So you have crossed all the stages of Entrepreneurship the ideation, validation, finding co-founders, setting up the team, and are now in the execution stage, ready to go to the market.
It is good to understand the structured process of Entrepreneurship and do the expected homework at every stage. That is so much for the theory. But many times in practical world the stages may overlap depending a lot on the type of business model that your start-up has and on the industry that you are playing in. Your strategies and business analysis for getting the first customer will also depend quite a bit on whether you are offering a service or a product.
When it is time to go to the market it immediately means that the strategies of your start-up should evolve and be implemented in such a way that the start-up acquires customers at the earliest. By acquiring customers, I mean the ones that are ready to pay for buying your services or products; and not just the ones who would hit the ‘like it’ button on your Facebook fan page. Those are also important but from the point of view of spreading the word about your start-up.
But it is more important to acquire the customers who pay. This is important as this will help you to reach profitability faster. But how do you get that first paying customer? The customer acquisition strategies will vary largely depending on the type of your business. I shall take three types of models here. The start-ups from the most favoured industries [by the entrepreneurs] will usually fall in one of these models. I shall try and highlight the strategies that could work well with such businesses for acquiring that first customer.
Some of the entrepreneurs, who have started their start-ups in consulting business, may tell you that they started with a client already in their portfolio. Getting their first client could not have been easier! But surely not all entrepreneurs starting a consulting business would find themselves so lucky. It is definitely true that entrepreneurs looking to start a consulting business would have good number of years of experience in their field and would have cultivated the right connects in the industry to start with at least one or two clients in their portfolio. In such cases further customer acquisition usually follows from network referrals and customer references.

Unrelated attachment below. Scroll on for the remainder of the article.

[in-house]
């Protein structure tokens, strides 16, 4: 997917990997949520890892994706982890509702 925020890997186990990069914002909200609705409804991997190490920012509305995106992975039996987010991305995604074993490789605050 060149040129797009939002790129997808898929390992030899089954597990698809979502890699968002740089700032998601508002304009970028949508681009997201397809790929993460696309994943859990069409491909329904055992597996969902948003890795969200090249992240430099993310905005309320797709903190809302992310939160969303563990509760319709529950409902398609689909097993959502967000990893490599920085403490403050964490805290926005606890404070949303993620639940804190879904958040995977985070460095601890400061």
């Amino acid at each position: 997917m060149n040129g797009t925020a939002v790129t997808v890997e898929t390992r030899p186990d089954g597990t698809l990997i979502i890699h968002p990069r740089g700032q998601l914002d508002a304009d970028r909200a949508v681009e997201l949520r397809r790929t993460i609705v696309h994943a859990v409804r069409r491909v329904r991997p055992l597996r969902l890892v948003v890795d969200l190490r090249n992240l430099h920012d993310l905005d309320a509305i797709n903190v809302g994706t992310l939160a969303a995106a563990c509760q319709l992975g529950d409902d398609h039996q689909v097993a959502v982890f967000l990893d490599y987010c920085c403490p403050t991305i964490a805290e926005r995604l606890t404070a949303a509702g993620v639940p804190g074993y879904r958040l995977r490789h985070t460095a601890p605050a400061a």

Software Product Development:
If your start-up is into software development, then the strategy should be to provide some features of your software for free. Assuming that you have validated your idea with the target market, it will still be better to offer a part of your product for free for the same sample of prospective customers. You could also give a free trial period for a limited time. During this time it is important that you listen to your select customers with utmost keenness and improve your product based on their feedback. You could select the first few users of your product from the sample where you validated your idea before launching your start-up and approach them in a focused manner. You should also be willing to be flexible and customize the product (to some extent) to the specific needs of your first few customers. Also, if your product fails to perform as expected, then you should be ready for attending to the customer complaints immediately. Your approach will help you win the customer. Once you win their hearts and minds, you will be able to ask for favourable references and testimonials. These will be really helpful in further customer acquisition. You will have case studies to show case your successes.
Consumer Internet or B2C arena:
This is an interesting segment and has a lot of potential for start-ups. So if your start-up is into consumer internet arena and has a B2C model, then you can get that first customer by collaborating with the target audience. The quickest way to reach the target audience and hope for faster customer acquisition is through the use of social media. For example, have a Facebook fan page and introduce relevant contests which will interest your target audience. Online contests should also be complemented with offline events at relevant places (such as college events, corporate fairs or trade fairs and exhibitions). Some other strategies could be to roll out referral programs with attractive prizes for the winners. Another way is to make a video presentation and float it on the internet via YouTube. You could also consider advertising on the radio. With many FM players in the Indian market, and significant amount of time that people have to spend behind the wheels, radio advertisements seldom fail to get the attention.
All these strategies should be strictly based on the psychographic analysis of your target customers so as to see the results in the form of converted customers. Psychographic analysis should help you understand the likes and interests and spending habits of your target customers. This should give you an idea of how to select the medium to reach out to them and how to select activities to engage with them.
|About Mridula: Mridula is a freelance writer. She writes on Entrepreneurship and has worked for a start-up in the past. To know more check out her profile at LinkedIn/Mridula Velagapudi|